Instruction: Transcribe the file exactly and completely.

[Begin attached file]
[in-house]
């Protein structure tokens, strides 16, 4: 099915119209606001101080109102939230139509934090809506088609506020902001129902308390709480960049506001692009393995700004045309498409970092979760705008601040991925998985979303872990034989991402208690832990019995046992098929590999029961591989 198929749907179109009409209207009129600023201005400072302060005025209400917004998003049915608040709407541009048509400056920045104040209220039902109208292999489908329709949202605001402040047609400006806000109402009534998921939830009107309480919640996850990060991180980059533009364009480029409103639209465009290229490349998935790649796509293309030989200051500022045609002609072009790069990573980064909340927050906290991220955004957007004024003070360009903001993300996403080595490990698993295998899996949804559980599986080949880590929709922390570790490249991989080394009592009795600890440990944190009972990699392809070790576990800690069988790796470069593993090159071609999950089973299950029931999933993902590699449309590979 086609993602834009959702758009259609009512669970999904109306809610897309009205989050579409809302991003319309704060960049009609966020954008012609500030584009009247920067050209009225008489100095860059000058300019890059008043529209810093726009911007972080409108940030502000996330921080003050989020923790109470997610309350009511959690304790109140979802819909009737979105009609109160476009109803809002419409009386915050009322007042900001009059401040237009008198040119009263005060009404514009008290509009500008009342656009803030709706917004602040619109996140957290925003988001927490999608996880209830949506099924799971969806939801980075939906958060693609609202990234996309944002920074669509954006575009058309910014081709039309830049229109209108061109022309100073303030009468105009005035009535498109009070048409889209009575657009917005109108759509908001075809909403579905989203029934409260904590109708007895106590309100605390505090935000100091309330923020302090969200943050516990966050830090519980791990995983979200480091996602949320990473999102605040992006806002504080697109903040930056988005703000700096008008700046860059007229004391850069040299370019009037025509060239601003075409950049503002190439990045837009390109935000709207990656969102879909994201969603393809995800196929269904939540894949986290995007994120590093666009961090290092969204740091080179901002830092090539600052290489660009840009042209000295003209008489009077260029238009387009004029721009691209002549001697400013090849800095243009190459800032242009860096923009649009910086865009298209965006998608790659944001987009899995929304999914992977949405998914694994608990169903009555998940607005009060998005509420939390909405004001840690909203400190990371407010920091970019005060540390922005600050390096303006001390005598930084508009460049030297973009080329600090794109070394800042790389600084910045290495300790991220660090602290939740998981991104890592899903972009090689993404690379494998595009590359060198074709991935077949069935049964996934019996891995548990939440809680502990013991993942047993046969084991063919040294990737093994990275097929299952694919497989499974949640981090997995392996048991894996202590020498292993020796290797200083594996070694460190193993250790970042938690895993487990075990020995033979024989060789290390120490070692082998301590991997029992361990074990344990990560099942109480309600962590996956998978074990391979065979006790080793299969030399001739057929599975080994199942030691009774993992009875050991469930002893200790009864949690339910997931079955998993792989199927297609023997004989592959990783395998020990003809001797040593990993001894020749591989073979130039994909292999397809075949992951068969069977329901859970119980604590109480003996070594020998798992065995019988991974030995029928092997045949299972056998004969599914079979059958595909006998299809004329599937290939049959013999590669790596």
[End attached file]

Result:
[in-house]
């Protein structure tokens, strides 16, 4: 099915119209606001101080109102939230139509934090809506088609506020902001129902308390709480960049506001692009393995700004045309498409970092979760705008601040991925998985979303872990034989991402208690832990019995046992098929590999029961591989 198929749907179109009409209207009129600023201005400072302060005025209400917004998003049915608040709407541009048509400056920045104040209220039902109208292999489908329709949202605001402040047609400006806000109402009534998921939830009107309480919640996850990060991180980059533009364009480029409103639209465009290229490349998935790649796509293309030989200051500022045609002609072009790069990573980064909340927050906290991220955004957007004024003070360009903001993300996403080595490990698993295998899996949804559980599986080949880590929709922390570790490249991989080394009592009795600890440990944190009972990699392809070790576990800690069988790796470069593993090159071609999950089973299950029931999933993902590699449309590979 086609993602834009959702758009259609009512669970999904109306809610897309009205989050579409809302991003319309704060960049009609966020954008012609500030584009009247920067050209009225008489100095860059000058300019890059008043529209810093726009911007972080409108940030502000996330921080003050989020923790109470997610309350009511959690304790109140979802819909009737979105009609109160476009109803809002419409009386915050009322007042900001009059401040237009008198040119009263005060009404514009008290509009500008009342656009803030709706917004602040619109996140957290925003988001927490999608996880209830949506099924799971969806939801980075939906958060693609609202990234996309944002920074669509954006575009058309910014081709039309830049229109209108061109022309100073303030009468105009005035009535498109009070048409889209009575657009917005109108759509908001075809909403579905989203029934409260904590109708007895106590309100605390505090935000100091309330923020302090969200943050516990966050830090519980791990995983979200480091996602949320990473999102605040992006806002504080697109903040930056988005703000700096008008700046860059007229004391850069040299370019009037025509060239601003075409950049503002190439990045837009390109935000709207990656969102879909994201969603393809995800196929269904939540894949986290995007994120590093666009961090290092969204740091080179901002830092090539600052290489660009840009042209000295003209008489009077260029238009387009004029721009691209002549001697400013090849800095243009190459800032242009860096923009649009910086865009298209965006998608790659944001987009899995929304999914992977949405998914694994608990169903009555998940607005009060998005509420939390909405004001840690909203400190990371407010920091970019005060540390922005600050390096303006001390005598930084508009460049030297973009080329600090794109070394800042790389600084910045290495300790991220660090602290939740998981991104890592899903972009090689993404690379494998595009590359060198074709991935077949069935049964996934019996891995548990939440809680502990013991993942047993046969084991063919040294990737093994990275097929299952694919497989499974949640981090997995392996048991894996202590020498292993020796290797200083594996070694460190193993250790970042938690895993487990075990020995033979024989060789290390120490070692082998301590991997029992361990074990344990990560099942109480309600962590996956998978074990391979065979006790080793299969030399001739057929599975080994199942030691009774993992009875050991469930002893200790009864949690339910997931079955998993792989199927297609023997004989592959990783395998020990003809001797040593990993001894020749591989073979130039994909292999397809075949992951068969069977329901859970119980604590109480003996070594020998798992065995019988991974030995029928092997045949299972056998004969599914079979059958595909006998299809004329599937290939049959013999590669790596």